Mary Ann Mowatt:  And let’s not forget the rewards, because many of us enter this career and I certainly had a long career in community corrections, because of the rewards and assisting people in behavioral change, and seeing those successes. Those are all very positive things that contribute to an individual’s career and it’s hard to conceptualize those rewards, those types of rewards.

Len Sipes:  Well we do want people to enter the Corrections field, we want to get the very best people we possibly can and that’s the whole idea behind doing this abbreviated version of DC Public Safety today, and to basically say “look, if you’re interested in a good job with decent pay, with decent benefits, with a retirement system attached to it, with the opportunity to be mobile, with the opportunity to build, with the opportunity to move into dozens of different areas, and you never will be bored in terms of a job in Corrections. It is the very antithesis of a boring job. You will always find yourself immensely challenged whether you go into mainstream corrections, or community corrections, or juvenile justice, right?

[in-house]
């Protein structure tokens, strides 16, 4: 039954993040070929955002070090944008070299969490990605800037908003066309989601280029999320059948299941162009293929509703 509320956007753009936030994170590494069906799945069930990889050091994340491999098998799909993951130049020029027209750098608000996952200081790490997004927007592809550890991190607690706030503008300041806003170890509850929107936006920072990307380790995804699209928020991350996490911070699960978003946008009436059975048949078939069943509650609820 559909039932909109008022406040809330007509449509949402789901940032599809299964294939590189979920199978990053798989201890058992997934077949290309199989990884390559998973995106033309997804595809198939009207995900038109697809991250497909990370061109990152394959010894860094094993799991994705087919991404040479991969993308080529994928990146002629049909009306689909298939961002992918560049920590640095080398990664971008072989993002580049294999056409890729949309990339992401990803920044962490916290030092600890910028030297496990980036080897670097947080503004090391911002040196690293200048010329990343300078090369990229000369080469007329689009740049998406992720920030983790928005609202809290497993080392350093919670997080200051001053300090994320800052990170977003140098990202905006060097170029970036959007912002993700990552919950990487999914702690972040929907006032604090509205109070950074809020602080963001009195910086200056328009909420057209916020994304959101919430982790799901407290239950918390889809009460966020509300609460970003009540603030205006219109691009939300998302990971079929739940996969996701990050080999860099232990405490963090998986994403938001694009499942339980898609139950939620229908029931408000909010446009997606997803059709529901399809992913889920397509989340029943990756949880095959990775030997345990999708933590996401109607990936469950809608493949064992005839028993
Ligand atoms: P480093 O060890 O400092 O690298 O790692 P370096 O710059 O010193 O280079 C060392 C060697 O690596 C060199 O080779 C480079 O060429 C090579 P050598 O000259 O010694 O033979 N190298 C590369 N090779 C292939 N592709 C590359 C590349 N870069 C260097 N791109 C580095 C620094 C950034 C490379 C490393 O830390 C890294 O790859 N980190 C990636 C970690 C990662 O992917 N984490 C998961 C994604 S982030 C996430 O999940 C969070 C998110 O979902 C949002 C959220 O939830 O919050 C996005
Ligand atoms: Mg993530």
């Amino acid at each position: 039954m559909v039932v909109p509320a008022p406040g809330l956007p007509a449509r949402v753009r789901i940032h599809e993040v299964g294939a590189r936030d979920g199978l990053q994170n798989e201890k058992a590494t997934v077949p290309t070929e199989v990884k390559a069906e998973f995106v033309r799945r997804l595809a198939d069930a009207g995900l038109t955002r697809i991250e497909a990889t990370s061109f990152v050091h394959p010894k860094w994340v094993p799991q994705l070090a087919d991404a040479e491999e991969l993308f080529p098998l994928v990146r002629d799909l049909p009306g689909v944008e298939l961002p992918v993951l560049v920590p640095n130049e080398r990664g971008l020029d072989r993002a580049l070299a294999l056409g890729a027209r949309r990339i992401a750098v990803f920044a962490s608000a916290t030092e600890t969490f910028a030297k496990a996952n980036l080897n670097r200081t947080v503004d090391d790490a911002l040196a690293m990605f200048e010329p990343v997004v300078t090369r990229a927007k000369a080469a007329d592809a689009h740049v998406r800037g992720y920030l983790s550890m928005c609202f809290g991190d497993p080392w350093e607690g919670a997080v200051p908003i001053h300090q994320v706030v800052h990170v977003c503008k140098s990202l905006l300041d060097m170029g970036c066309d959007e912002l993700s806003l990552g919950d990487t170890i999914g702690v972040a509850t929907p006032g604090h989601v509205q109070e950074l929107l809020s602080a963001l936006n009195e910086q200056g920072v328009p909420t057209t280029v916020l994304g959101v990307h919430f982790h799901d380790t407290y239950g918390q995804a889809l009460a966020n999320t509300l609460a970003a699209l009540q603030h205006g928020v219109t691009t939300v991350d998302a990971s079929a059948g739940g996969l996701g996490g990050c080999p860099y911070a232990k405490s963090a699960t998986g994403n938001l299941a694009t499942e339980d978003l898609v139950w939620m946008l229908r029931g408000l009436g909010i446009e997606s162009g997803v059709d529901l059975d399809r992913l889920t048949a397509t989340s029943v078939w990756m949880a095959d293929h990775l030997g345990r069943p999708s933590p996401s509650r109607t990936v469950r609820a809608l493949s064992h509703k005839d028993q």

Mary Ann Mowatt:  Absolutely. And I just wanna add, please visit us on Facebook, Twitter, LinkedIn. We also have a section if you’re really wondering about a specific career; we have stories from the field. It is about real people telling about their careers and their experiences and where they’re at today.

Len Sipes:  Facebook, Twitter, LinkedIn, Google+, YouTube, Discover Corrections blog, and also in the show notes I’ll put in those connections and I’ll put in the RSS feed for those of you who understand what an RSS feed is, but the whole idea is that you’re all over the place trying to promote the idea that you want a career in corrections, you want a good career, you want a stable career, you want an interesting career, you want a career with ten tons of benefits and good pay, decent pay I should say, then you go to www.discovercorrections.com right?

Mary Ann Mowatt:  Exactly!

Len Sipes:  All right! Mary Ann Mowett, she’s been our guest today. She is with the American Probation and Parole Association of the Counsel of State Governments. Ladies and gentlemen this is DC Public Safety. We appreciate your comments. We even appreciate your criticisms and I want everybody to have themselves a very, very pleasant day.

[Audio Ends]

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Justice Reinvestment-The Urban Institute

Welcome to “DC Public Safety” – Radio and television shows, blog and transcripts on crime, criminal offenders and the criminal justice system.

The portal site for “DC Public Safety” is http://media.csosa.gov.

Radio Program available at http://media.csosa.gov/podcast/audio/2014/02/justice-reinvestment-urban-institute/.

[Audio Begins]